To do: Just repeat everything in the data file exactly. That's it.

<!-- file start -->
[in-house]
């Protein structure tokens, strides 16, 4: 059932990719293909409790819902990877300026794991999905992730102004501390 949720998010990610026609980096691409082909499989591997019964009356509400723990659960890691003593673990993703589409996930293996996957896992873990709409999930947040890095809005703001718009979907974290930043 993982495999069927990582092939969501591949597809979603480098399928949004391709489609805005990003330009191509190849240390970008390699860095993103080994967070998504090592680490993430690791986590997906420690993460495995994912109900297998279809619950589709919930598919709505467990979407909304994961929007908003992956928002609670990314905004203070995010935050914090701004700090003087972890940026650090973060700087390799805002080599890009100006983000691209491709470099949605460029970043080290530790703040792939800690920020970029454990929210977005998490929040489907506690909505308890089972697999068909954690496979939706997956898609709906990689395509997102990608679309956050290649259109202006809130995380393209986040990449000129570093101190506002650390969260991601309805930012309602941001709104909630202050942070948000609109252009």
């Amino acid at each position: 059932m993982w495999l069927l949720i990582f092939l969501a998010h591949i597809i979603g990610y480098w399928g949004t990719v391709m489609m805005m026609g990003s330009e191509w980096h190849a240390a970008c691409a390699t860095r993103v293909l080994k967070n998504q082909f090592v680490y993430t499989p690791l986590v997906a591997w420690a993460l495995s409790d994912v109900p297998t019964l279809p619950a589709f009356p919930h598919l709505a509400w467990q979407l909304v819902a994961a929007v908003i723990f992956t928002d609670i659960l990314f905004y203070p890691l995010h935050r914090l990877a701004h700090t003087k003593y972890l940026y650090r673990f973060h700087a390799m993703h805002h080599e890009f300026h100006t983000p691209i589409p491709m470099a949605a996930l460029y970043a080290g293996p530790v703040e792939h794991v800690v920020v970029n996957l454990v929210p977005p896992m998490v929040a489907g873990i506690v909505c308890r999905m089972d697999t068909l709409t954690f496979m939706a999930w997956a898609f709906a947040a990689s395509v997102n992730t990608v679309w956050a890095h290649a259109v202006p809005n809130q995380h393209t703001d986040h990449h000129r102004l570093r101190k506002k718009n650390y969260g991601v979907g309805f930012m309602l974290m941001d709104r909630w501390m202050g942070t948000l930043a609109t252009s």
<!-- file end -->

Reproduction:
[in-house]
């Protein structure tokens, strides 16, 4: 059932990719293909409790819902990877300026794991999905992730102004501390 949720998010990610026609980096691409082909499989591997019964009356509400723990659960890691003593673990993703589409996930293996996957896992873990709409999930947040890095809005703001718009979907974290930043 993982495999069927990582092939969501591949597809979603480098399928949004391709489609805005990003330009191509190849240390970008390699860095993103080994967070998504090592680490993430690791986590997906420690993460495995994912109900297998279809619950589709919930598919709505467990979407909304994961929007908003992956928002609670990314905004203070995010935050914090701004700090003087972890940026650090973060700087390799805002080599890009100006983000691209491709470099949605460029970043080290530790703040792939800690920020970029454990929210977005998490929040489907506690909505308890089972697999068909954690496979939706997956898609709906990689395509997102990608679309956050290649259109202006809130995380393209986040990449000129570093101190506002650390969260991601309805930012309602941001709104909630202050942070948000609109252009």
């Amino acid at each position: 059932m993982w495999l069927l949720i990582f092939l969501a998010h591949i597809i979603g990610y480098w399928g949004t990719v391709m489609m805005m026609g990003s330009e191509w980096h190849a240390a970008c691409a390699t860095r993103v293909l080994k967070n998504q082909f090592v680490y993430t499989p690791l986590v997906a591997w420690a993460l495995s409790d994912v109900p297998t019964l279809p619950a589709f009356p919930h598919l709505a509400w467990q979407l909304v819902a994961a929007v908003i723990f992956t928002d609670i659960l990314f905004y203070p890691l995010h935050r914090l990877a701004h700090t003087k003593y972890l940026y650090r673990f973060h700087a390799m993703h805002h080599e890009f300026h100006t983000p691209i589409p491709m470099a949605a996930l460029y970043a080290g293996p530790v703040e792939h794991v800690v920020v970029n996957l454990v929210p977005p896992m998490v929040a489907g873990i506690v909505c308890r999905m089972d697999t068909l709409t954690f496979m939706a999930w997956a898609f709906a947040a990689s395509v997102n992730t990608v679309w956050a890095h290649a259109v202006p809005n809130q995380h393209t703001d986040h990449h000129r102004l570093r101190k506002k718009n650390y969260g991601v979907g309805f930012m309602l974290m941001d709104r909630w501390m202050g942070t948000l930043a609109t252009s």